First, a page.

The pharmacists then petitioned for rehearing and submitted affidavits demonstrating the harm they had suffered as a result of the rule. One pharmacist stated he had been presented prescriptions for Plan B contraception more than 15 times and had been forced to close one of his pharmacies because the rule made it difficult to hire a pharmacist to operate it. The other pharmacist stated he had spent additional resources recruiting pharmacists and addressing their concerns about the rule. Despite this evidence, the appellate court denied the petition for rehearing.
Unlike the appellate court, the Illinois Supreme Court found this evidence compelling. The court also noted that the rule was amended in April 2008 to make the requirements on pharmacists even clearer. In a 5-2 decision, the court reversed the appellate and trial courts and ordered the trial court to conduct a hearing on the pharmacists’ objections to the rule.
“Under the current version,” the high court said, “the simple failure by plaintiffs to make efforts to stock the contraceptive in question would subject plaintiffs to a range of penalties, including license revocation… . Under these circumstances, application of the rule to plaintiffs cannot be considered remote.”
The court also emphasized that the pharmacists’ most significant harm was not financial, but the alleged violation of their First Amendment rights.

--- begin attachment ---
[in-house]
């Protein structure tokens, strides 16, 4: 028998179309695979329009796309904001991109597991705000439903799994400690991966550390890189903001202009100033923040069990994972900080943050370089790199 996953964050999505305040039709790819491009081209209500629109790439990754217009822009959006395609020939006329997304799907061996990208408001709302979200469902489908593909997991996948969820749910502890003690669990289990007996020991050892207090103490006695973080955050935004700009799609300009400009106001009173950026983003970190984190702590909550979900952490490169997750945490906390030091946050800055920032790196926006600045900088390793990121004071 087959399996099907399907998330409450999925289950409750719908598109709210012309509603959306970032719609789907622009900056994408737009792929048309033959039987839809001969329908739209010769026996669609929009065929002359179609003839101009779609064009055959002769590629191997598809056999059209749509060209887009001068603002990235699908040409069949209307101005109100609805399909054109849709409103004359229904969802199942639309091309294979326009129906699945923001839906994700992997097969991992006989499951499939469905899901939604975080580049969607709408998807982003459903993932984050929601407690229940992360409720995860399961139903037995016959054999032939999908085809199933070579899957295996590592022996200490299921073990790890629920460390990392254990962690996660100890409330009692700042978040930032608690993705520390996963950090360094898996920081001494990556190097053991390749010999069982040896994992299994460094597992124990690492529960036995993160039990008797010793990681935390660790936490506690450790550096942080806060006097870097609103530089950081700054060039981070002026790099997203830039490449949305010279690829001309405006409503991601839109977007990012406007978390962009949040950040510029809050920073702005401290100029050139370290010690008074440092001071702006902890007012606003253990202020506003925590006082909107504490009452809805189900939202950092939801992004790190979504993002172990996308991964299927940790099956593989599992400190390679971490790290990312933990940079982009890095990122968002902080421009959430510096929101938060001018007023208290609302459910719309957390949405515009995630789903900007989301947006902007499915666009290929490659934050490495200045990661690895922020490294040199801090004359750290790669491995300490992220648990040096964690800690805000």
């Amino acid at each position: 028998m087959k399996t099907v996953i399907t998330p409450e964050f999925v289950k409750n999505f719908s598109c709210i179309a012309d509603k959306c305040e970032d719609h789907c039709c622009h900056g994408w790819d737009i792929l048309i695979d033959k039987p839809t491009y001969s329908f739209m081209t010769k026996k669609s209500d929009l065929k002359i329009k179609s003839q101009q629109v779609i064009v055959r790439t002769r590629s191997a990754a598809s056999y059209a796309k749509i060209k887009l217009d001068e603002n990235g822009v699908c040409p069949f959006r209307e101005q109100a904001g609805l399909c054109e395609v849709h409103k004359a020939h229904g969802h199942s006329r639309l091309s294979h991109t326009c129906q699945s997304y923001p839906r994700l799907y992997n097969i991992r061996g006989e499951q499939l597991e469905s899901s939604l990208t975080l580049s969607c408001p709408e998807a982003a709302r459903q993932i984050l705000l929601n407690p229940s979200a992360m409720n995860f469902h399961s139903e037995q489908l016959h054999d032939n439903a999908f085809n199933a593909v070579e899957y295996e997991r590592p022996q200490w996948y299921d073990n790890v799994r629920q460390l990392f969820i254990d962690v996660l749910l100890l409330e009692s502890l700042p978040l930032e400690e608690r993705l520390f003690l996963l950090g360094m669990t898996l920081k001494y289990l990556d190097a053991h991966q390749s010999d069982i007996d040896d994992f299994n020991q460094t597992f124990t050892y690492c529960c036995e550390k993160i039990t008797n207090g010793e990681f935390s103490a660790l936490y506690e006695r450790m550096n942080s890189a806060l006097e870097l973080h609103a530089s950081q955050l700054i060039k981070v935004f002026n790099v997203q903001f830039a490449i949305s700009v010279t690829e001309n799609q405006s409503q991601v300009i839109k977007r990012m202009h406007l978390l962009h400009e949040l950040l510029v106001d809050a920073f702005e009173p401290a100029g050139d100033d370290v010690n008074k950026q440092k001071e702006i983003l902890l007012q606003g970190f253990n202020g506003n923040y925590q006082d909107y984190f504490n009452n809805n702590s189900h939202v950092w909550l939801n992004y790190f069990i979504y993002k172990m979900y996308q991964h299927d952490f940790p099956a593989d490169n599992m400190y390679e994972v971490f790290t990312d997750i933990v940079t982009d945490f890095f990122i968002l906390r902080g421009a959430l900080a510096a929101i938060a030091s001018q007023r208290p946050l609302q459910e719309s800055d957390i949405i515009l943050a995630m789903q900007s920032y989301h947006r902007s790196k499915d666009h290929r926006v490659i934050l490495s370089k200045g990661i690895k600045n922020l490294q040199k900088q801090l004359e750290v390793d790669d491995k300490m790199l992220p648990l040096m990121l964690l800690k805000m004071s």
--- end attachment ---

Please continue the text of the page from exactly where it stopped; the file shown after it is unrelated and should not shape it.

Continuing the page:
The rule “poses harm to the plaintiffs that is even greater than financial loss,” the court said. “Plaintiffs allege that the rule chills their first amendment rights. Plaintiffs are forced to comply with the rule or else compromise their rights to act according to their consciences and religious tenants. … [C]ourts routinely find not just harm, but irreparable harm, where a plaintiff asserts a chill on free exercise rights.”
The alleged infringement on their First Amendment rights also persuaded the court that it was not necessary for the pharmacists to seek a variance from the Department of Financial and Professional Regulation.
“Where the object of the rule is to infringe upon or restrict practices because of their religious motivation,” the court said, “the law is not neutral, and it is invalid unless it is justified by a compelling interest and is narrowly tailored to advance that interest.”
“Here,” the court said, “the rule at issue is facially neutral as to the text, but plaintiffs have alleged that the rule was motivated by a desire to compel religious objectors to dispense Plan B contraceptives in violation of their belief and religious practices. In such a case, the regulation is subject to strict scrutiny and can only survive if it is justified by a compelling governmental interest. Accordingly, plaintiffs did not have to seek a variance and exhaust administrative remedies before filing their claim in circuit court.”
While ruling in favor of the pharmacists, the court did not reach the merits of their claim. Instead, the court remanded the case to the trial court for a hearing on the pharmacists’ motion for preliminary injunction.
However the trial court rules on the pharmacists’ motion, the case is not likely to end there. Instead, the pharmacists likely will have the opportunity to argue before Illinois appellate judges that the rule violates the pharmacists’ First Amendment rights. In light of where their claim stood after the appellate court’s initial decision, that opportunity — by itself — is a victory for the First Amendment.